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apiary +‎ -ist


  • IPA(key): /ˈeɪpi.əɹɪst/
  • (file)


apiarist (plural apiarists)

  1. beekeeper
    • 1815, Edward T. W. Polehampton, The Gallery of Nature and Art, page 310:
      Some late and very curious experiments, however, of M. Huber, one of the most celebrated apiarists in Europe, have shewn that the pollen has no share whatever in the formation of wax; but that this substance is produced indiscriminately from honey, sugar, or any other saccharine matter, which serves as food for the bees.
    • 1905, “Bee keeping”, in Farmers' Bulletin, number 59, page 9:
      In addition to this there are, within the borders of the United States, thousands of good locations for the apiarist — forest, prairie, swamp, and mountain regions — where agriculture has not yet gained a foothold, either because of remoteness from markets or the uninviting character of soil or climate.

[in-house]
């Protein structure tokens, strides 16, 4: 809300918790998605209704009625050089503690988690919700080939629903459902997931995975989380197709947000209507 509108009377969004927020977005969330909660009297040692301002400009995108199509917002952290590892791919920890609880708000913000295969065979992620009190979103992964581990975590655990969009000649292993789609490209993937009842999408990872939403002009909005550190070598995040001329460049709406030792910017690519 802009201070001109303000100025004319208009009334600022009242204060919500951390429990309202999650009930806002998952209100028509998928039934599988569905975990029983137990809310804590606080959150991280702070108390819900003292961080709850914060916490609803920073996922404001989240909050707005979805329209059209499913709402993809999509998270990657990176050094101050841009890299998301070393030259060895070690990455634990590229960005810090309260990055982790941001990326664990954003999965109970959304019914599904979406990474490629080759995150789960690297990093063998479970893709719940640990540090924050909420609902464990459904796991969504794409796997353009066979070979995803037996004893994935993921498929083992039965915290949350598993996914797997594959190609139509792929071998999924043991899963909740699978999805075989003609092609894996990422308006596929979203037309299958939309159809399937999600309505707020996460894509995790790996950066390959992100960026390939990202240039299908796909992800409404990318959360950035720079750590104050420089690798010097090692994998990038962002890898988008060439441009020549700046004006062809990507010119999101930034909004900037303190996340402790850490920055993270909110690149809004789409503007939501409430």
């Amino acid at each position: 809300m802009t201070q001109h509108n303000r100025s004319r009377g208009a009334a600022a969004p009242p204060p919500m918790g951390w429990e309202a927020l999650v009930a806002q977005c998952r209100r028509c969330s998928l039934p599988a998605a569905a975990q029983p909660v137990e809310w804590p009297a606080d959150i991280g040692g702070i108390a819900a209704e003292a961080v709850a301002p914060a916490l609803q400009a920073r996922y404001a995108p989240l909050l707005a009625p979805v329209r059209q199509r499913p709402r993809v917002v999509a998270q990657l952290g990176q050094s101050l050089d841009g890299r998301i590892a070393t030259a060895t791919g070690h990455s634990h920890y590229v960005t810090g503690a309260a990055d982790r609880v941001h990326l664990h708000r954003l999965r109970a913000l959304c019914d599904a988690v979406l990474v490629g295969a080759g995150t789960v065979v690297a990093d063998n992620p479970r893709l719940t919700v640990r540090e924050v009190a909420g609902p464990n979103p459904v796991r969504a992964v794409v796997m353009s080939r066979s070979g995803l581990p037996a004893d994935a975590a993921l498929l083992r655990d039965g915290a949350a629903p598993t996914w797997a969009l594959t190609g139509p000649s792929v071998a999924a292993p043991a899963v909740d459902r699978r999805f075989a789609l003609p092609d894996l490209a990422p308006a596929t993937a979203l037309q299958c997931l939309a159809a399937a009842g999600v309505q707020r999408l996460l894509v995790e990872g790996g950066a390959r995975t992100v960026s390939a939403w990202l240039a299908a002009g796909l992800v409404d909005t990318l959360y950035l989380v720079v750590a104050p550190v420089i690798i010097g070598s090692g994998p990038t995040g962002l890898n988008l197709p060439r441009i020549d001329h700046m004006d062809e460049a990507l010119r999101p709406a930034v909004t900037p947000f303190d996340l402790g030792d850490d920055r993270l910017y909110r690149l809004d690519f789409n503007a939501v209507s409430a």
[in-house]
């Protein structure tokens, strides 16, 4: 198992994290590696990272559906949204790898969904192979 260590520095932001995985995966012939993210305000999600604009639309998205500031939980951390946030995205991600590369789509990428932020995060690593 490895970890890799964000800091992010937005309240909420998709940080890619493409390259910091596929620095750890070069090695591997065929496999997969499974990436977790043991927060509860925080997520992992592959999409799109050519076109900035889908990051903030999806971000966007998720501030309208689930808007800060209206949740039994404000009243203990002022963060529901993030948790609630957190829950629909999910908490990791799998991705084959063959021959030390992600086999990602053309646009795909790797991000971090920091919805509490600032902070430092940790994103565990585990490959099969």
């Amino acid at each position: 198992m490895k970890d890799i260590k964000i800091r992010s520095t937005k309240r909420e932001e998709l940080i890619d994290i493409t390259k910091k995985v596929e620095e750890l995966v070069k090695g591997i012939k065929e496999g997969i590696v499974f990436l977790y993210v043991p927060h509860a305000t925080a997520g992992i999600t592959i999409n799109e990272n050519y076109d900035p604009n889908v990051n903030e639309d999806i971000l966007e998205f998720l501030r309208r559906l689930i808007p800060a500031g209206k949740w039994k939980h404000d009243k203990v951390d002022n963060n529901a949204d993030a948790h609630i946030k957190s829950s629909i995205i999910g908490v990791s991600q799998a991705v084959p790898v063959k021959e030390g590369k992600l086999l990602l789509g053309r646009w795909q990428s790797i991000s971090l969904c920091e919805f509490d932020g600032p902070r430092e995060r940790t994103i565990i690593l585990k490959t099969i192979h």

• 2014, Doug Purdie, Backyard Bees: A guide for the beginner beekeeper[1], page 17:
      Reverend Lorenzo Langstroth, a nineteenth- century apiarist, teacher and clergyman who is considered to be the father of American beekeeping, first described this type of hive in 1853.